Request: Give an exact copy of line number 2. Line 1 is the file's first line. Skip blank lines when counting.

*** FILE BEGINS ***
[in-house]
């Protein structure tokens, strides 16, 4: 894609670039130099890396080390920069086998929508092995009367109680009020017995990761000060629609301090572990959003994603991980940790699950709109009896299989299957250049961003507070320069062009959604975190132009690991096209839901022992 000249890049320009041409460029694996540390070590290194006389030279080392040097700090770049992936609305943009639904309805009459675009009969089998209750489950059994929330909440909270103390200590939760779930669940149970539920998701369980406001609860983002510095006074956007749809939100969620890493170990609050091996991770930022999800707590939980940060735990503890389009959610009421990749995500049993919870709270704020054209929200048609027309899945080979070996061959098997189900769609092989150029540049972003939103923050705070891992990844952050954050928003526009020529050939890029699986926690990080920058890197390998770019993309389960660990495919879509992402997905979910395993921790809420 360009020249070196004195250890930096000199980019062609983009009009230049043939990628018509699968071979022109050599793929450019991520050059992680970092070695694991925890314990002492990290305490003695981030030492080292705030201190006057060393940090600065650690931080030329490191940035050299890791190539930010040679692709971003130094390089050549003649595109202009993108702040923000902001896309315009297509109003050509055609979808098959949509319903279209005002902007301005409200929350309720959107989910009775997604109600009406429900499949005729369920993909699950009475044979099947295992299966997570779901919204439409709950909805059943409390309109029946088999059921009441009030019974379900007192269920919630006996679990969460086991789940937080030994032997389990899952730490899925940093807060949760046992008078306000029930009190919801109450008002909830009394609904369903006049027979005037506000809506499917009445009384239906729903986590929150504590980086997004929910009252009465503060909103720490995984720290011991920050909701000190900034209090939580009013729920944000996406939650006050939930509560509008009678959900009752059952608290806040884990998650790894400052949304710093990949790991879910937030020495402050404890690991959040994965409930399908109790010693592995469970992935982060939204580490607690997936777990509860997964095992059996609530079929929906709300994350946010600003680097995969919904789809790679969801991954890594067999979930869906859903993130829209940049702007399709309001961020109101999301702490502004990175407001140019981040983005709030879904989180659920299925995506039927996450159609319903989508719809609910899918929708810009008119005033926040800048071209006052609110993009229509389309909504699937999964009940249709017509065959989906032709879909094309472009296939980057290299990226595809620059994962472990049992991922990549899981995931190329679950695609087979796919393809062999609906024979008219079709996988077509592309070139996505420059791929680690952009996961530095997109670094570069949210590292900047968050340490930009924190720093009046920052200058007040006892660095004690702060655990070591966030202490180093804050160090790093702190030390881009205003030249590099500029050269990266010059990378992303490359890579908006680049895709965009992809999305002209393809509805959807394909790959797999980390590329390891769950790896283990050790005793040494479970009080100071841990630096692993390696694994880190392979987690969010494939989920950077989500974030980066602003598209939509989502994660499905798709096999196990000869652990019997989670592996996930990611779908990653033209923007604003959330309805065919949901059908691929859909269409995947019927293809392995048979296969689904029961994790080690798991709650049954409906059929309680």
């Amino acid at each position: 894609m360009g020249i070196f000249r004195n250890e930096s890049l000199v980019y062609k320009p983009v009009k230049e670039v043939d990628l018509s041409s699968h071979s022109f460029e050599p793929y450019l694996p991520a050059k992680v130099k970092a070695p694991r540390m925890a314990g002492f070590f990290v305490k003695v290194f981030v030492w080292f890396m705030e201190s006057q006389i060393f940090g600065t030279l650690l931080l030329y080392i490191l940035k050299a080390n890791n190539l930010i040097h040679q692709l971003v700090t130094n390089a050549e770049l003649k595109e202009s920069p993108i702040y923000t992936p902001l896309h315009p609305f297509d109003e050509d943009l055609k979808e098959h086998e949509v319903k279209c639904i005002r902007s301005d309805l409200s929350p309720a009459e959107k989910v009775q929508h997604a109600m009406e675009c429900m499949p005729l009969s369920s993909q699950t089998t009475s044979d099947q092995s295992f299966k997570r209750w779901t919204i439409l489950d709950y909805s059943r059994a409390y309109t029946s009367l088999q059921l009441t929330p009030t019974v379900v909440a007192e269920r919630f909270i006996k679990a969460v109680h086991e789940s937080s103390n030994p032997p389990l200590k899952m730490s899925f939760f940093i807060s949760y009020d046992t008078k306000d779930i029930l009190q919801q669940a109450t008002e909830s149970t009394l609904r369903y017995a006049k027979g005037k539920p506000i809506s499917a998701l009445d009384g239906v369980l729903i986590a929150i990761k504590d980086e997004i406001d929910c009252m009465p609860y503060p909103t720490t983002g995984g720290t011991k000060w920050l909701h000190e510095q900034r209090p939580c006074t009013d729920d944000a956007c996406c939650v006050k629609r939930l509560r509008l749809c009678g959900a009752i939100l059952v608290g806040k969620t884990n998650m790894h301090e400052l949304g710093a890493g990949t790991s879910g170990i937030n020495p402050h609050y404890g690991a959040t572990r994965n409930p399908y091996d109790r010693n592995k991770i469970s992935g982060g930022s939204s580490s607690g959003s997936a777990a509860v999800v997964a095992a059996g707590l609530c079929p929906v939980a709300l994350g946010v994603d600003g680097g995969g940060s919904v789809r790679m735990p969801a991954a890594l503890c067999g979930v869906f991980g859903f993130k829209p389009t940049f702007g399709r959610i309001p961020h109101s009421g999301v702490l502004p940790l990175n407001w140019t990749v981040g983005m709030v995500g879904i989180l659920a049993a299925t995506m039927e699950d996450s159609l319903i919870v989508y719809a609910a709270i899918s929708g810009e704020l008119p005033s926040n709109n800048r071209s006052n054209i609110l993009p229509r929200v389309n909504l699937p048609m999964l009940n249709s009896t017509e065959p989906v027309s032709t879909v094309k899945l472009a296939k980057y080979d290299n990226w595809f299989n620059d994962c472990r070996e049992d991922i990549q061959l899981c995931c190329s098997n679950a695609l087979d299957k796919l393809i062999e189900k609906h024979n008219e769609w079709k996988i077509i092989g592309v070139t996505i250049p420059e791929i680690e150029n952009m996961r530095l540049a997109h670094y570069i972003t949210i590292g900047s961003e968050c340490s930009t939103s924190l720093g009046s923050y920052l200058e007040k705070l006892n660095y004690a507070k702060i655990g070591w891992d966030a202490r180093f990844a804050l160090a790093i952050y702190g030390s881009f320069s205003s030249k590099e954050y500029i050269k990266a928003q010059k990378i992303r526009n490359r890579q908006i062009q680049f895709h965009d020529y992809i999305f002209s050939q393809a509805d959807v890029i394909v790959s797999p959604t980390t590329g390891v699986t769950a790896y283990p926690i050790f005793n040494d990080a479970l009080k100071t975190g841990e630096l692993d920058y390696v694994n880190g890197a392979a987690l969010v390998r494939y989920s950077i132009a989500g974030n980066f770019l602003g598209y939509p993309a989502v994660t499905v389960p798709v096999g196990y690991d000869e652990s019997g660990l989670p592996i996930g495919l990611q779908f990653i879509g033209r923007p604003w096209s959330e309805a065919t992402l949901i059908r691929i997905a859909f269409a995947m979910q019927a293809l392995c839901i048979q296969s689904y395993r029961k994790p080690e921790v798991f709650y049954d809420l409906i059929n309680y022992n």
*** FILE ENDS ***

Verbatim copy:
């Protein structure tokens, strides 16, 4: 894609670039130099890396080390920069086998929508092995009367109680009020017995990761000060629609301090572990959003994603991980940790699950709109009896299989299957250049961003507070320069062009959604975190132009690991096209839901022992 000249890049320009041409460029694996540390070590290194006389030279080392040097700090770049992936609305943009639904309805009459675009009969089998209750489950059994929330909440909270103390200590939760779930669940149970539920998701369980406001609860983002510095006074956007749809939100969620890493170990609050091996991770930022999800707590939980940060735990503890389009959610009421990749995500049993919870709270704020054209929200048609027309899945080979070996061959098997189900769609092989150029540049972003939103923050705070891992990844952050954050928003526009020529050939890029699986926690990080920058890197390998770019993309389960660990495919879509992402997905979910395993921790809420 360009020249070196004195250890930096000199980019062609983009009009230049043939990628018509699968071979022109050599793929450019991520050059992680970092070695694991925890314990002492990290305490003695981030030492080292705030201190006057060393940090600065650690931080030329490191940035050299890791190539930010040679692709971003130094390089050549003649595109202009993108702040923000902001896309315009297509109003050509055609979808098959949509319903279209005002902007301005409200929350309720959107989910009775997604109600009406429900499949005729369920993909699950009475044979099947295992299966997570779901919204439409709950909805059943409390309109029946088999059921009441009030019974379900007192269920919630006996679990969460086991789940937080030994032997389990899952730490899925940093807060949760046992008078306000029930009190919801109450008002909830009394609904369903006049027979005037506000809506499917009445009384239906729903986590929150504590980086997004929910009252009465503060909103720490995984720290011991920050909701000190900034209090939580009013729920944000996406939650006050939930509560509008009678959900009752059952608290806040884990998650790894400052949304710093990949790991879910937030020495402050404890690991959040994965409930399908109790010693592995469970992935982060939204580490607690997936777990509860997964095992059996609530079929929906709300994350946010600003680097995969919904789809790679969801991954890594067999979930869906859903993130829209940049702007399709309001961020109101999301702490502004990175407001140019981040983005709030879904989180659920299925995506039927996450159609319903989508719809609910899918929708810009008119005033926040800048071209006052609110993009229509389309909504699937999964009940249709017509065959989906032709879909094309472009296939980057290299990226595809620059994962472990049992991922990549899981995931190329679950695609087979796919393809062999609906024979008219079709996988077509592309070139996505420059791929680690952009996961530095997109670094570069949210590292900047968050340490930009924190720093009046920052200058007040006892660095004690702060655990070591966030202490180093804050160090790093702190030390881009205003030249590099500029050269990266010059990378992303490359890579908006680049895709965009992809999305002209393809509805959807394909790959797999980390590329390891769950790896283990050790005793040494479970009080100071841990630096692993390696694994880190392979987690969010494939989920950077989500974030980066602003598209939509989502994660499905798709096999196990000869652990019997989670592996996930990611779908990653033209923007604003959330309805065919949901059908691929859909269409995947019927293809392995048979296969689904029961994790080690798991709650049954409906059929309680």